Without this, when I tried to configure GLFW using runhaskell Setup.hs configure, I got an error that said Setup.hs: cannot satisfy dependency OpenGL>=2.1. I went down a dead end of trying to figure out what kind of package I needed to install to give me the right OpenGL libraries, but the key was realizing that it is looking for the Haskell OpenGL library, not the system library.

This is not specifically mentioned in any of the docs I found online -- the only place I found it mentioned was on the Debian package list -- so I am mentioning it here! Maybe if someone with the same issue is Googling for the answer, they will now find it quicker.

17 December 2007

Getting Back Online with Music Theory

Well, this hellacious year is almost over. Most of my spare time has been spent on the archiving and family history project, which I'm documenting at The Marcella Armstrong Memorial Collection. That project is bearing fruit in that I have almost a thousand images scanned, and so I'll be giving some of the originals to family members. I've created some beautiful prints, as well, and over Christmas I'm hoping to share some of the images with family members in the form of slideshows.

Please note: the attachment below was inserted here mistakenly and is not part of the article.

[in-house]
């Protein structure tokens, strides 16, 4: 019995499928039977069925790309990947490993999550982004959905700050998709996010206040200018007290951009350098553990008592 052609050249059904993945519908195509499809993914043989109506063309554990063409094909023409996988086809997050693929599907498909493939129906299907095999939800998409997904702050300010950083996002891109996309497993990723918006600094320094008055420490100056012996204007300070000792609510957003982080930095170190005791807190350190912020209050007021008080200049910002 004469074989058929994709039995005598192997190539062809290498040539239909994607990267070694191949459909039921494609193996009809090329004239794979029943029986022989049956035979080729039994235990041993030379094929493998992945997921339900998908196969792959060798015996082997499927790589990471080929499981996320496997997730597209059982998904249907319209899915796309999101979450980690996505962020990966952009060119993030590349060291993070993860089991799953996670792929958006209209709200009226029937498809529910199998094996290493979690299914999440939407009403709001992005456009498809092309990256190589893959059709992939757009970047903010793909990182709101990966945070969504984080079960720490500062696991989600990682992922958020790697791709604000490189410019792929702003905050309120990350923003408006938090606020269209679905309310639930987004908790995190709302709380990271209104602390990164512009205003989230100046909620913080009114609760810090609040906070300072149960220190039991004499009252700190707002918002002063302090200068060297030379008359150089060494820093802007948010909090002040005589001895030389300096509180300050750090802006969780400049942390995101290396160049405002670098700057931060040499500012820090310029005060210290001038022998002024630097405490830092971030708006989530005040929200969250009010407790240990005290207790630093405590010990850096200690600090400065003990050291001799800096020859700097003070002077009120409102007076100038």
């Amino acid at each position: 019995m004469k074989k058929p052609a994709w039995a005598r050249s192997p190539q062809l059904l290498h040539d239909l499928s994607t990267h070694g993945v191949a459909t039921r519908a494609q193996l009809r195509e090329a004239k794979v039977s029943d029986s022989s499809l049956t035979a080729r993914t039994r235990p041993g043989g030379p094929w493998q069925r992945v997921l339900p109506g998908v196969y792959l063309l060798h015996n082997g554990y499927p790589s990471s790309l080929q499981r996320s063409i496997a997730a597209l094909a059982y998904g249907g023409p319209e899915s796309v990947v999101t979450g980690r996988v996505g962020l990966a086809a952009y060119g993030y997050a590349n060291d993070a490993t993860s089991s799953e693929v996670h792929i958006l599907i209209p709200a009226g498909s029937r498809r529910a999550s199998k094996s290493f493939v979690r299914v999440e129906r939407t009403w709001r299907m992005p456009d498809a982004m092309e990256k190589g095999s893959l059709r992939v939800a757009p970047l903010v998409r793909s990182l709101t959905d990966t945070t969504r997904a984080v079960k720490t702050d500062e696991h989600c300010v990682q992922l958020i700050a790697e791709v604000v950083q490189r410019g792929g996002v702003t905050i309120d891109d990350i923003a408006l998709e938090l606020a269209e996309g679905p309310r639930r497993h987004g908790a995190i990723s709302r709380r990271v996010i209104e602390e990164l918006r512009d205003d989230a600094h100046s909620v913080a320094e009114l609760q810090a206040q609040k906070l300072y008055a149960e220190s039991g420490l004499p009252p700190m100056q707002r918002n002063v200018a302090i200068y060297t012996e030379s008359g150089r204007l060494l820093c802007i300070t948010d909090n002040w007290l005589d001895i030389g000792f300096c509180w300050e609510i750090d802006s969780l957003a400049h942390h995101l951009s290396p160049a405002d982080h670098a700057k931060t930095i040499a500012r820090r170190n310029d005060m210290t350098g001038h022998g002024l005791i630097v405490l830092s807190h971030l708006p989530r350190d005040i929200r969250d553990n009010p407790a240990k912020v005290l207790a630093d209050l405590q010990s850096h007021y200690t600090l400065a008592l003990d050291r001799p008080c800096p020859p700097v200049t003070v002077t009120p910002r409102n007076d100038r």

Meanwhile, in the back of my mind I'm thinking about how to get back into Haskell programming. Music theory keeps coming to mind.

The problem with music theory is that it is really a collection of ad hoc convenient rules and relationships in the guise of a coherent theory. The various named entities have completely inconsistent nomenclatures. You kind of get used to this when you learn to play chords and transcribe songs, but it is easy to forget how inconsistent it is and thus confusing for students.

For example, intervals. A major second is an interval also known as a whole step. If you start on the root note of a scale, say, a C major scale, the C is known as the root or "first." If you add a major second to a first, you might imagine that you'd get to a third note of the scale. But, no, you have a second note.

Does that mean the steps in the scale are off by one in their naming (that is, the first is really the zeroth?) No, because if you add two major seconds to the root, you have a third, not a fourth. It is the naming of the intervals that are off.

So can you just start the intervals at zero instead of one? Well, kind of. A minor second is a half-step, or the difference between adjacent keys on a piano. Call that 0.5. A major second is then 1.0. But this still doesn't explain intervals, because a "fourth" is actually three whole steps and a half step. And if you add a third and a third, you don't have a sixth, you have a flat seventh!

So it keeps coming back to me that I should try to codify the rules of intervals and chords in some bits of Haskell code. It might even be of use to geeks trying to understand music theory.

Don't even get me started on time signatures or tuning!